"Guarded" Resistance Measurement Technique Name?

Discussion in 'General Electronics Chat' started by ErnieM, Mar 20, 2016.

  1. ErnieM

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    I'm looking into doing something I would call a guarded resistance measurement as it can measure a resistance without disconnecting it from the rest of the circuit.

    Would anyone have an idea of a general name for this technique? I'm sure I am not the first to do this and wish to see some other information.

    [​IMG]

    This technique isolates R1 from the rest of the circuit since the amp forces the current in R2 to be zero. Thus the ohmmeter only sees R1. Do note the amp does supply current to the circuit, that is returned thru the "ground" connection not thru R1.
     
  2. GopherT

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    Quick, delete this image and file a patent!

    Oops, too late, I already copied it.

    Anyhow, very clever. Have you done this already or just a paper exercise so far?
     
  3. ErnieM

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    Since I worked this out from something I remember 20 or so years ago I doubt there is anything patentable here.

    I have several VME backplanes to either rework or pronounce dead. The common symptom is the termination voltage is off, and the resistance is 102 instead of 98 ohms. The termination resistors look like R1 and R2 above, but there are over 200 pairs in the system.

    I'm just looking for a bit more information, mostly something practicable from someone who already did this.

    For example, instead of building an amp with very low offset perhaps a voltmeter and a power supply would do: adjust the voltage A-C until the voltage A-B is zero, then read resistance B-C.
     
  4. AnalogKid

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    By rule, VME terminating should be the thevenin equivalent of 330 ohms to Vcc and 470 ohms to GND. It sounds like you have a passive-terminated backplane, as opposed to active termination where the network is a single 194 ohm resistor to a 2.94 V source. So I'm very curious about your resistor values. Can you share the backplane manufacturer, slot count, etc. Photo?

    Also, is this for work, or something much more fun like a massive mad-scientist home computer project?

    ak
     
  5. KeepItSimpleStupid

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  6. AnalogKid

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    Nice find. The device in figure 1 is a typical VME (and others) passive terminating resistor network.

    ak
     
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  7. WBahn

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    Mar 31, 2012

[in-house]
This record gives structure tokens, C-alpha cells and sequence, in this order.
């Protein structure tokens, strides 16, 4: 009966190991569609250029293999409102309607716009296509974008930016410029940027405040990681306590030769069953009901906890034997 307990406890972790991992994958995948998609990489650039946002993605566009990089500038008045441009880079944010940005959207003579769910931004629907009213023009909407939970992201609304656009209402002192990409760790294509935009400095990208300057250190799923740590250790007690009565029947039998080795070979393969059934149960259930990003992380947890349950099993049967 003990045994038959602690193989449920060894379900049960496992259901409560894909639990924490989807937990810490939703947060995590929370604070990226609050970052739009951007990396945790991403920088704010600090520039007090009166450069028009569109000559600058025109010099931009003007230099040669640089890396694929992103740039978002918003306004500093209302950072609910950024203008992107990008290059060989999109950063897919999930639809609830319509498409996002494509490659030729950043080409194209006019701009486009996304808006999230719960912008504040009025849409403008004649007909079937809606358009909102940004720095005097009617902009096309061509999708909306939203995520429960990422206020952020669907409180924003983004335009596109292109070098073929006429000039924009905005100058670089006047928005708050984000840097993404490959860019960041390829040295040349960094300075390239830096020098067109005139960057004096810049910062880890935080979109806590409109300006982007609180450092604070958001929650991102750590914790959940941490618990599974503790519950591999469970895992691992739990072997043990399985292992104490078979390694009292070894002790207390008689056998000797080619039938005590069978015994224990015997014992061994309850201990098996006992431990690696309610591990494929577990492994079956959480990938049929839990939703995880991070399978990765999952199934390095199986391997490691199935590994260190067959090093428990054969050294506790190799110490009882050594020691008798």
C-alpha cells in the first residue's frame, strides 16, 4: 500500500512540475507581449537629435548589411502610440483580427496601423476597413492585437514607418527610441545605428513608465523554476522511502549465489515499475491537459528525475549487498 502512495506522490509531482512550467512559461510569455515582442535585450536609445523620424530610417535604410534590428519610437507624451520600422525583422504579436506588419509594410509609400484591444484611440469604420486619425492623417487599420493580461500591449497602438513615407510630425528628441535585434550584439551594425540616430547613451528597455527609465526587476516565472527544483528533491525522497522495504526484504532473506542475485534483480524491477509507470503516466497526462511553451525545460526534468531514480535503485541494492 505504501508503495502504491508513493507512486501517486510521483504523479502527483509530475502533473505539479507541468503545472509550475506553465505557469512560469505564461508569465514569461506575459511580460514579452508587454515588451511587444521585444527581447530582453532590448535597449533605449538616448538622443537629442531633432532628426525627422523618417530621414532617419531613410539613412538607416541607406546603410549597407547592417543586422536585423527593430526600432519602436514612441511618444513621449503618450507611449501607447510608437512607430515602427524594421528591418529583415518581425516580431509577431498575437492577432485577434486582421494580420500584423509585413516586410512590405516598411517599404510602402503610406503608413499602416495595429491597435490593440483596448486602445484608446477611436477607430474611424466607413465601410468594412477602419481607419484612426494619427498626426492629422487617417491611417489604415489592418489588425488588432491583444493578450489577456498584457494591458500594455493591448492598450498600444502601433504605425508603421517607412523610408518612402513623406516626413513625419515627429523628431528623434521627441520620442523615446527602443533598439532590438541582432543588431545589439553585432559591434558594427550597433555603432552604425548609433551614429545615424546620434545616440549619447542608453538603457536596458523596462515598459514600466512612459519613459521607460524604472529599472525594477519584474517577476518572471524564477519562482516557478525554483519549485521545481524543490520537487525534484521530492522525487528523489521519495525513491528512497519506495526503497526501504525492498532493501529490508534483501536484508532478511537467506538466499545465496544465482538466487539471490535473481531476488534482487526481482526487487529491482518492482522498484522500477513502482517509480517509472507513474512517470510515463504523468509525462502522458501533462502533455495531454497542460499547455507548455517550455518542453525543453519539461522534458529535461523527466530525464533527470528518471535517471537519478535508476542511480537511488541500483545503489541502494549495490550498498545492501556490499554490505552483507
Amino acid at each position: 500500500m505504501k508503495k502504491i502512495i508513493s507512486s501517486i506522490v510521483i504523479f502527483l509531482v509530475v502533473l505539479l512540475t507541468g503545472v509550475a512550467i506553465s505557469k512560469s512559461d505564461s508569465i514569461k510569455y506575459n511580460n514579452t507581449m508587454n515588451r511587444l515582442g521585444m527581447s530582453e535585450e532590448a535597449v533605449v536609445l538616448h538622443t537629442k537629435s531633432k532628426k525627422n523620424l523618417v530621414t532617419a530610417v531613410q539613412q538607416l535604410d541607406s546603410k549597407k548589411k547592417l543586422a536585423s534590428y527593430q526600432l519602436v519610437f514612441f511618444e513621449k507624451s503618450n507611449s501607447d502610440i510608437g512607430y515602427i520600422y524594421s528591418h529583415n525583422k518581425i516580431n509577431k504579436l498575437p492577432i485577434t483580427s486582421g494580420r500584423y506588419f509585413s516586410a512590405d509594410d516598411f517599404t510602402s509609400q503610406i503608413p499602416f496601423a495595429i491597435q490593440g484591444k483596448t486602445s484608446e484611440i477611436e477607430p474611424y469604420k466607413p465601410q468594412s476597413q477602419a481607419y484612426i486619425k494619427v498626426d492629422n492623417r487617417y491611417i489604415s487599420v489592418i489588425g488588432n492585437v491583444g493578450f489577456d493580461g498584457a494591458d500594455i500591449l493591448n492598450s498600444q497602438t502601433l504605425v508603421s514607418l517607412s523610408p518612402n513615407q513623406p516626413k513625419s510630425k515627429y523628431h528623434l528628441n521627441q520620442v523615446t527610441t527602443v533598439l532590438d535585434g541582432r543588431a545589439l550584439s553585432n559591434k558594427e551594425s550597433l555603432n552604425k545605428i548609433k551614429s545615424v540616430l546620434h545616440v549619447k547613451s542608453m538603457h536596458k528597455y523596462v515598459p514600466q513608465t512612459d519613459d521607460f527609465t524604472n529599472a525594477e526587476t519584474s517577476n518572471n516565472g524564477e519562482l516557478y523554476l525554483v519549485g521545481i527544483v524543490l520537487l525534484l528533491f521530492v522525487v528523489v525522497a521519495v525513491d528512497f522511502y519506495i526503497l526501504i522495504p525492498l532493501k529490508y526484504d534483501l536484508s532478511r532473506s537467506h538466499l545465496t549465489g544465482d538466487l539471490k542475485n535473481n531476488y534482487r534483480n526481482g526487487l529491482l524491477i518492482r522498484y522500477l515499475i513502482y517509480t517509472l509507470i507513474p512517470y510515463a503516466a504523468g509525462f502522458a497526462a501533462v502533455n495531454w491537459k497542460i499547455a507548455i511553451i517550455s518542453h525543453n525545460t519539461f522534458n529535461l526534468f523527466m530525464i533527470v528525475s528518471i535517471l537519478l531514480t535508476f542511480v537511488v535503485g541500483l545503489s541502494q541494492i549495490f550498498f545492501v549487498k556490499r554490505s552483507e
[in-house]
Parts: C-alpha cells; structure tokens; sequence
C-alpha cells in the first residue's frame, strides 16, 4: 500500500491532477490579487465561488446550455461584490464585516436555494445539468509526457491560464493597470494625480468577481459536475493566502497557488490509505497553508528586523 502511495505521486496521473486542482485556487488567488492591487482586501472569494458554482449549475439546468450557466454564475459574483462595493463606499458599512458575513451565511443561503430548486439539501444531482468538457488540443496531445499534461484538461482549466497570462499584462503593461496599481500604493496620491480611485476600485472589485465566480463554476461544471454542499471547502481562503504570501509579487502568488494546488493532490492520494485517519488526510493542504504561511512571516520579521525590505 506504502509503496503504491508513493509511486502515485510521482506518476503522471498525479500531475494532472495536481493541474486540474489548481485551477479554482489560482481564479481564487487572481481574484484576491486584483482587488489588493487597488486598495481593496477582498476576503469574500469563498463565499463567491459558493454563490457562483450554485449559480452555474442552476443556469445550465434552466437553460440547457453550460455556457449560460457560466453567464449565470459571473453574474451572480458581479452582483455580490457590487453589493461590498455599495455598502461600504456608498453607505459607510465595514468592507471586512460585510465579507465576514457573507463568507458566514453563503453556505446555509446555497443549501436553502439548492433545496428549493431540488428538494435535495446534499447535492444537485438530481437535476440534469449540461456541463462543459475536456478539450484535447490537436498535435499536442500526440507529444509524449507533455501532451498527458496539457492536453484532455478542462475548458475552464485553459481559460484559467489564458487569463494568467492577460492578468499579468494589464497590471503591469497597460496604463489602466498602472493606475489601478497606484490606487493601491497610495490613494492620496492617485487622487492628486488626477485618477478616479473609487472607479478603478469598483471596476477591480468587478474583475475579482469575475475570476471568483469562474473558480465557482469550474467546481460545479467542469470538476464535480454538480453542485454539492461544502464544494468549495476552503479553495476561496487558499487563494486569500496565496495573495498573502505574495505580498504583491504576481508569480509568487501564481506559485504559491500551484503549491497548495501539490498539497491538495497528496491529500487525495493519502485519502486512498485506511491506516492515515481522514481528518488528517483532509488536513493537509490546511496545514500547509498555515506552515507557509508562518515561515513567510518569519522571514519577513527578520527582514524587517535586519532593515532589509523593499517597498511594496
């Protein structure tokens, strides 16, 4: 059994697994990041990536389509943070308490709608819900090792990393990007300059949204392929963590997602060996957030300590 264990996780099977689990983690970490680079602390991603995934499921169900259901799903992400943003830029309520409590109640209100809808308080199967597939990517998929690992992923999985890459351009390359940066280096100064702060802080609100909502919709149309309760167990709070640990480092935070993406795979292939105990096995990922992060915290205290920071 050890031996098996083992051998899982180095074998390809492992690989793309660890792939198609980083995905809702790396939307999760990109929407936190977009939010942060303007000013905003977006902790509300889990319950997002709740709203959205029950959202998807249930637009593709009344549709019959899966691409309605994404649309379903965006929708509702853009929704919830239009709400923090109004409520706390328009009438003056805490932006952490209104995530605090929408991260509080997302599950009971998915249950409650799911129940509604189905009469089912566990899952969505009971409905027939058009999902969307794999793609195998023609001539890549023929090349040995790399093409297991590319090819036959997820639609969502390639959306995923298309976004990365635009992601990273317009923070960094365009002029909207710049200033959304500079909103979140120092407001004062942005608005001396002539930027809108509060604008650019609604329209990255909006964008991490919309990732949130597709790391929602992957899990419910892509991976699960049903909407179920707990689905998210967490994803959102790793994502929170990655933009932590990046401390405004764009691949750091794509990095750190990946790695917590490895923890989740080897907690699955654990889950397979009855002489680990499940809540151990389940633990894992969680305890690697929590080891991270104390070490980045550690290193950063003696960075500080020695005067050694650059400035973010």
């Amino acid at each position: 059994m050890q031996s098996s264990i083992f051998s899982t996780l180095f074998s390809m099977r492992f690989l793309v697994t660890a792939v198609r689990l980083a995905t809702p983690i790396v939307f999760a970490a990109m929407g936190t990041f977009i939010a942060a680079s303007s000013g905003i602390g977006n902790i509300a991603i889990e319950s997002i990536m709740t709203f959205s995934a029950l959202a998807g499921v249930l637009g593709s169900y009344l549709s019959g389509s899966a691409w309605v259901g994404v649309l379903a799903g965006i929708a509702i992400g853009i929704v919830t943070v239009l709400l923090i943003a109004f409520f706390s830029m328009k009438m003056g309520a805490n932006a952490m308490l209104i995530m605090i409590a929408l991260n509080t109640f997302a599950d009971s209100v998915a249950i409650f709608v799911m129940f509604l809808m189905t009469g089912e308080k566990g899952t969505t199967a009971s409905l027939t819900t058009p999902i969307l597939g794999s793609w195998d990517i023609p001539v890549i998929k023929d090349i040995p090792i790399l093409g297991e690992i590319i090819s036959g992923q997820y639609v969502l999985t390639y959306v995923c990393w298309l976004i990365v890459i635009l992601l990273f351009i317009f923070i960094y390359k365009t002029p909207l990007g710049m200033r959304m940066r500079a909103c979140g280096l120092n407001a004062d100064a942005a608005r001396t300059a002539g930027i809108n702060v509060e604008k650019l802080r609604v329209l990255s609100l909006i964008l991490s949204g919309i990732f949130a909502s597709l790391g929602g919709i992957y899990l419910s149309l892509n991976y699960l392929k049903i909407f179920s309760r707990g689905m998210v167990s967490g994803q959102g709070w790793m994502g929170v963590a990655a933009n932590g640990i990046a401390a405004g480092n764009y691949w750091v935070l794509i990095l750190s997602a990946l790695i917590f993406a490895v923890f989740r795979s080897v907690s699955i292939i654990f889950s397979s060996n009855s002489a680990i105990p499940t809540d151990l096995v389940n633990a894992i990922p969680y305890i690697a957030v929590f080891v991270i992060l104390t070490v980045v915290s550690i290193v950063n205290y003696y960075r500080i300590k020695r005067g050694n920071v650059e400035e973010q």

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    This looks like it only works in a very special case sincefor one things, it requires that the resistance you want to measure be in series with another accessible resistor in the circuit.
     
  8. ErnieM

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    Excellent find KISS, nice to have a backup. With they had an app circuit. <g>

    This is a VME chassis of origin I cannot state as It is work related and I try to keep that private. Yes the resistors are 330 and 470 (not 440) between ground and 5V. That is a thev resistance of 189 but there are two networks, one on each end of the bus, so a nominal reading at each pin should be 94.3 ohms and 2.94 volts.

    A good line reads some 99.1 ohms and 3.06 volts. The issue is many lines read just 103.8 ohms and 2.17 volts. All networks get the same voltage, and there does not appear to be any bus line shorts to any other pin on the backplane busses on bad lines.

    I might believe a resistor or two may go bad over time, but here there are so many out (over 50 lines on one unit) bad in the same way (same bad voltage and resistance readings) it screams for a root cause determination that so far escapes me.

    Note: edited to correct 470 ohm resistor.
     
    Last edited: Mar 21, 2016
  9. AnalogKid

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    1. Are these backplanes VME, VME64, or VME64X?

    2. I assume you meant 470, not 440 ohms. The Thevenin equivalent is 193.875 ohms. This is exactly half-way between two standard 1% resistor values, but some backplane manufacturers have custom resistor networks built with 194 ohm resistors for active termination circuits. Much lower static current, less complex routing, etc.

    3. A perfect line with no VME cards installed should read 96.9375 ohms and 2.9375 V. 3.06 V is a 4.2% error, which is within the 5% tolerance of discrete terminators but outside the tolerance of 2% resistor networks. BTW, are your terminating resistors discrete or networks?

    4. Since the Thevenin equivalent source is well known, try this: +5 V power to the backplane, no VME or other cards installed. At one of the VME J1 connectors, install a 97.6 or 100 ohm resistor from a known-good line pin to a GND pin. 1/4W resistor leads should push into the IEC connector socket easily. Voltage on the line should drop by 50%. Then install the resistor between the same signal line and a Vcc pin. Line voltage should increase to ((5.0 - Vopen) / 2) + Vopen. Now that you have benchmarks for a good line on that particular backplane, do the same tests on a suspect line and compare.